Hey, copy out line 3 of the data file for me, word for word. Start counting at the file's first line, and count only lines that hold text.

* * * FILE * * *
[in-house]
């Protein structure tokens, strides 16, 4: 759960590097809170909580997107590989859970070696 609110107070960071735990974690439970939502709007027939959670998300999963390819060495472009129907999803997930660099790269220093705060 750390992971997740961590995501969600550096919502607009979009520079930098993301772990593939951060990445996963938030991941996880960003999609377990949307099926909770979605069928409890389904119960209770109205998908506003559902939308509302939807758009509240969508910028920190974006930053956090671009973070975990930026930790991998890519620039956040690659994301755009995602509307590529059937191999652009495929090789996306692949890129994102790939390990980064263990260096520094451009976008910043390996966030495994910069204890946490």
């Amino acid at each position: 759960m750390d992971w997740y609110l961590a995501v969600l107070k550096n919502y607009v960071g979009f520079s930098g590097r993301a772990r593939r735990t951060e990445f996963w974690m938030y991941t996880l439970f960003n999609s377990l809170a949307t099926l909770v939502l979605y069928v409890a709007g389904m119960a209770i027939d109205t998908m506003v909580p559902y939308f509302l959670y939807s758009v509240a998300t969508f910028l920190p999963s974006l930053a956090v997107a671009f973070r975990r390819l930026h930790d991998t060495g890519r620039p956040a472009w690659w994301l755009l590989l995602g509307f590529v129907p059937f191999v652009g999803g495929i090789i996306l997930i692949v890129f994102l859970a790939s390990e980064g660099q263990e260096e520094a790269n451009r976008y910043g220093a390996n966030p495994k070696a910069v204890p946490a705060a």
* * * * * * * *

């Amino acid at each position: 759960m750390d992971w997740y609110l961590a995501v969600l107070k550096n919502y607009v960071g979009f520079s930098g590097r993301a772990r593939r735990t951060e990445f996963w974690m938030y991941t996880l439970f960003n999609s377990l809170a949307t099926l909770v939502l979605y069928v409890a709007g389904m119960a209770i027939d109205t998908m506003v909580p559902y939308f509302l959670y939807s758009v509240a998300t969508f910028l920190p999963s974006l930053a956090v997107a671009f973070r975990r390819l930026h930790d991998t060495g890519r620039p956040a472009w690659w994301l755009l590989l995602g509307f590529v129907p059937f191999v652009g999803g495929i090789i996306l997930i692949v890129f994102l859970a790939s390990e980064g660099q263990e260096e520094a790269n451009r976008y910043g220093a390996n966030p495994k070696a910069v204890p946490a705060a």